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Creative venture: WarnerMedia
Background info: media-and-entertainment conglomerate, headquartered in New York City, New York, US, North America
Investor/s: Discovery Inc. – on NASDAQ; Advance Publications, Inc.; entrepreneur John Malone
Amount: US$43bn
Seller/s: AT&T Inc – on New York Stock Exchange
Financial lowdown: Debt-laden US telecoms behemoth AT&T is to receive US$43bn in cash and debts when it sells WarnerMedia, its TV-entertainment and sports subsidiary, to a new joint venture led by Discovery, the international factual-TV programming giant. The new company, still without a name, aims to be Netflix’s most aggressive competitor in the global streaming-entertainment space. It will be home to iconic international TV brands like Warner Bros., CNN, HBO Max, Cartoon Network, Discovery, Eurosport, Oprah Winfrey’s OWN and the DC Comics. The deal, which gives AT&T 71% of the new company and Discovery 29%, is set to close mid-2022. With a reported US$150bn valuation, including debts, its nearest rival in terms of entertainment content is The Walt Disney Company, which has a US$307bn valuation. But the new company is forecast to spend US$20bn annually on original and acquired content, compared to Netflix’s current US$17bn. Discovery CEO David Zaslav (also boss of the new joint venture) says a priority will be to make friends with the “creative community”.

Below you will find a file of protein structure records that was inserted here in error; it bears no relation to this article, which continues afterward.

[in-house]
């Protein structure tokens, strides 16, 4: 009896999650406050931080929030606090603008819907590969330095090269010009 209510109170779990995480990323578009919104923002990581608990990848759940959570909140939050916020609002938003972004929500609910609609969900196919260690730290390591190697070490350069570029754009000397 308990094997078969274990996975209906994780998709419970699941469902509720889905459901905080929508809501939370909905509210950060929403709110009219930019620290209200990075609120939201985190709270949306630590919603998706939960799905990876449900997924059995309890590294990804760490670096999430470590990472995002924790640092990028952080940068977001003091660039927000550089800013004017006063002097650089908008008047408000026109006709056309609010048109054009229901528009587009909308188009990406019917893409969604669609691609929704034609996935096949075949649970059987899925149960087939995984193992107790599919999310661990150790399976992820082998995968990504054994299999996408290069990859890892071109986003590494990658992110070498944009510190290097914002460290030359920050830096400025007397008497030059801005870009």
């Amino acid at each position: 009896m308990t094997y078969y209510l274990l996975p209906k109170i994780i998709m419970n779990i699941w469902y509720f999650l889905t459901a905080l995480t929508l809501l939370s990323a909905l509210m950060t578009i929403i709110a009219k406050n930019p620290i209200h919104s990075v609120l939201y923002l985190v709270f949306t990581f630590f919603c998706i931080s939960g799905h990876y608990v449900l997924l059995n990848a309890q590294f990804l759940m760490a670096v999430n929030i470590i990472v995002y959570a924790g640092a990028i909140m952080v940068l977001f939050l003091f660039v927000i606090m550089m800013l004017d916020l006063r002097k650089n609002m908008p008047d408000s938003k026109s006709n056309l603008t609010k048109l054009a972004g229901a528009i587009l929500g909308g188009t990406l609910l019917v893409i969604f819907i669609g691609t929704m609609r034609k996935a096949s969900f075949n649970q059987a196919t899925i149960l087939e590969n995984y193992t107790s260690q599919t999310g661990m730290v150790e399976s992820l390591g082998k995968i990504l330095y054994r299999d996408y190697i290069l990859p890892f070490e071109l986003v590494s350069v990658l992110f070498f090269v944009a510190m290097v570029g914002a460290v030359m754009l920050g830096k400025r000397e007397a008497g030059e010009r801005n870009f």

Buyer’s gain: Access to a massive streaming-TV library, including 200,000-plus hours of iconic TV programmes, the major rights to the Olympic Games and US sports, and some debts.
Seller’s gain: AT&T is free to focus on reducing debts (it paid a whopping US$85.4bn in 2018 for Time Warner, which became WarnerMedia) and investing in expensive telecoms innovation, like ultra high-speed 5G Internet.
Industry takeaway: Media consolidation is here Big Time; French media giants TF1 and M6 are in joint-venture talks; Amazon (owner of Prime Video and streaming platform Twitch) wants to buy Hollywood icon MGM for a reported US$9bn. The old-media vanguard appears to be running scared towards streaming. Understandably – their current core business in linear-TV is struggling. Yet, they own the true value – the content. And they don’t seem to know how to extract that financial worth. The WarnerMedia-Discovery synergy is set to cut US$3bn in costs in the next two years.  Expect job cuts globally and an overhaul of global sports rights, already in turmoil, thanks to Covid.
Other creative sectors impacted: Film/Video; Live entertainment; Sports
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